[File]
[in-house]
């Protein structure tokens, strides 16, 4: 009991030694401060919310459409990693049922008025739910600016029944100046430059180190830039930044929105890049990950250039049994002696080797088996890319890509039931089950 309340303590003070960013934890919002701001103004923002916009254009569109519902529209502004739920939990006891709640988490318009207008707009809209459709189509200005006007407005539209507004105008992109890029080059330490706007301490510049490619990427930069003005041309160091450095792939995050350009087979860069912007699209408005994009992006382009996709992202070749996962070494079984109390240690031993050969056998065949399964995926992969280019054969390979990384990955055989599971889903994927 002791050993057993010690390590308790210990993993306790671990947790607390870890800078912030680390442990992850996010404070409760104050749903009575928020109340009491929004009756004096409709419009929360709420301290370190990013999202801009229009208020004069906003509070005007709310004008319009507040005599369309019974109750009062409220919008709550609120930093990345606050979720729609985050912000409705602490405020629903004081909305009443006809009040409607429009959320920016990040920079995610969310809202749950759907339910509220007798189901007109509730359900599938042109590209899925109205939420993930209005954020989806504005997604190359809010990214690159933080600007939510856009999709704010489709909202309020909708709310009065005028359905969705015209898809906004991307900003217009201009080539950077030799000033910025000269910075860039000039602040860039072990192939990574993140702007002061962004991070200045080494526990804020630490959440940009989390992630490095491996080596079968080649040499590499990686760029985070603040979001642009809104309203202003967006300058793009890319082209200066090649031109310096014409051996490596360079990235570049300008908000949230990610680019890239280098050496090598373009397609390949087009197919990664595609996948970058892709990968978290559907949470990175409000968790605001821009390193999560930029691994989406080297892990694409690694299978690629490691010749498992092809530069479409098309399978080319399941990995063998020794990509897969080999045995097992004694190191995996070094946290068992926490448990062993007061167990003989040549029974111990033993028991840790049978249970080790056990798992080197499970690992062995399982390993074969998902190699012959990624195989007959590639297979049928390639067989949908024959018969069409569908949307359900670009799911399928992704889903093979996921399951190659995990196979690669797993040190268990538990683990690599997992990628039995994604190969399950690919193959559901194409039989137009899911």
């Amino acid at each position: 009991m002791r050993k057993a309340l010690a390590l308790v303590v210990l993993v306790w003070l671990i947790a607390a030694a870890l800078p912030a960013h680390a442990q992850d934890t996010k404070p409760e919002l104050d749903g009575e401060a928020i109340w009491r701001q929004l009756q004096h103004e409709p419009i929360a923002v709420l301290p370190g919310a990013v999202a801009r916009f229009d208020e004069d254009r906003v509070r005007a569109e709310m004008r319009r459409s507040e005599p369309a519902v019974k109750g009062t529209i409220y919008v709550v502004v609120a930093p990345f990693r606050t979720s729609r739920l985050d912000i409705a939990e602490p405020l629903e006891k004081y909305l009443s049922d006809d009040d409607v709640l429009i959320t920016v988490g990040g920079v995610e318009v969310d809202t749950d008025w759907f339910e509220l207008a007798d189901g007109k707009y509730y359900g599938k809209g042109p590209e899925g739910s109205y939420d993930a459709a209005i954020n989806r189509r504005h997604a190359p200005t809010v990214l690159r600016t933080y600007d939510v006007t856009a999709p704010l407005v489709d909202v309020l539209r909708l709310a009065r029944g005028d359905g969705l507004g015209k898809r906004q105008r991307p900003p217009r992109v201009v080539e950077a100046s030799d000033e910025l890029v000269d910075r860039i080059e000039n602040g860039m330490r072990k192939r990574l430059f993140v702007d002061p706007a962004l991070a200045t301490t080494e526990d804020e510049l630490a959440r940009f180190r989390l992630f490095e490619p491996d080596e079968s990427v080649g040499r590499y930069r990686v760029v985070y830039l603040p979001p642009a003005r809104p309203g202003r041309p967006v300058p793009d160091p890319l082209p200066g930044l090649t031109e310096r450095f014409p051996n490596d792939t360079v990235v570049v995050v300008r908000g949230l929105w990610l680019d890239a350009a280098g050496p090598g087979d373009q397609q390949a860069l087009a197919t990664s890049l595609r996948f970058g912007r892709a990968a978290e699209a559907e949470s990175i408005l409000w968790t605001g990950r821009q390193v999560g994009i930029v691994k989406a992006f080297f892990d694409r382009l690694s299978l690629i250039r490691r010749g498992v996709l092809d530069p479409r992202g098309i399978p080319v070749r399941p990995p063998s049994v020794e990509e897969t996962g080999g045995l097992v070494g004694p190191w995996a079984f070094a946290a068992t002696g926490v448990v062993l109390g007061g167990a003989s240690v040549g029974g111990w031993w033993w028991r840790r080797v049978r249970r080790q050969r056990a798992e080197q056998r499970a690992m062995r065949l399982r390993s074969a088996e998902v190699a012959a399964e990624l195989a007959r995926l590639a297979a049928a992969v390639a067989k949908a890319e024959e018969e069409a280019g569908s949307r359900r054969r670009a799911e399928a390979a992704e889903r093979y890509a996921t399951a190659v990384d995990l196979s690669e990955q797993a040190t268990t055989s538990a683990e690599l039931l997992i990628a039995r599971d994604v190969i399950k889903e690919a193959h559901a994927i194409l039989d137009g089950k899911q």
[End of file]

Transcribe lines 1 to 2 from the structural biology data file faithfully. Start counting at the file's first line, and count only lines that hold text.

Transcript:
[in-house]
């Protein structure tokens, strides 16, 4: 009991030694401060919310459409990693049922008025739910600016029944100046430059180190830039930044929105890049990950250039049994002696080797088996890319890509039931089950 309340303590003070960013934890919002701001103004923002916009254009569109519902529209502004739920939990006891709640988490318009207008707009809209459709189509200005006007407005539209507004105008992109890029080059330490706007301490510049490619990427930069003005041309160091450095792939995050350009087979860069912007699209408005994009992006382009996709992202070749996962070494079984109390240690031993050969056998065949399964995926992969280019054969390979990384990955055989599971889903994927 002791050993057993010690390590308790210990993993306790671990947790607390870890800078912030680390442990992850996010404070409760104050749903009575928020109340009491929004009756004096409709419009929360709420301290370190990013999202801009229009208020004069906003509070005007709310004008319009507040005599369309019974109750009062409220919008709550609120930093990345606050979720729609985050912000409705602490405020629903004081909305009443006809009040409607429009959320920016990040920079995610969310809202749950759907339910509220007798189901007109509730359900599938042109590209899925109205939420993930209005954020989806504005997604190359809010990214690159933080600007939510856009999709704010489709909202309020909708709310009065005028359905969705015209898809906004991307900003217009201009080539950077030799000033910025000269910075860039000039602040860039072990192939990574993140702007002061962004991070200045080494526990804020630490959440940009989390992630490095491996080596079968080649040499590499990686760029985070603040979001642009809104309203202003967006300058793009890319082209200066090649031109310096014409051996490596360079990235570049300008908000949230990610680019890239280098050496090598373009397609390949087009197919990664595609996948970058892709990968978290559907949470990175409000968790605001821009390193999560930029691994989406080297892990694409690694299978690629490691010749498992092809530069479409098309399978080319399941990995063998020794990509897969080999045995097992004694190191995996070094946290068992926490448990062993007061167990003989040549029974111990033993028991840790049978249970080790056990798992080197499970690992062995399982390993074969998902190699012959990624195989007959590639297979049928390639067989949908024959018969069409569908949307359900670009799911399928992704889903093979996921399951190659995990196979690669797993040190268990538990683990690599997992990628039995994604190969399950690919193959559901194409039989137009899911």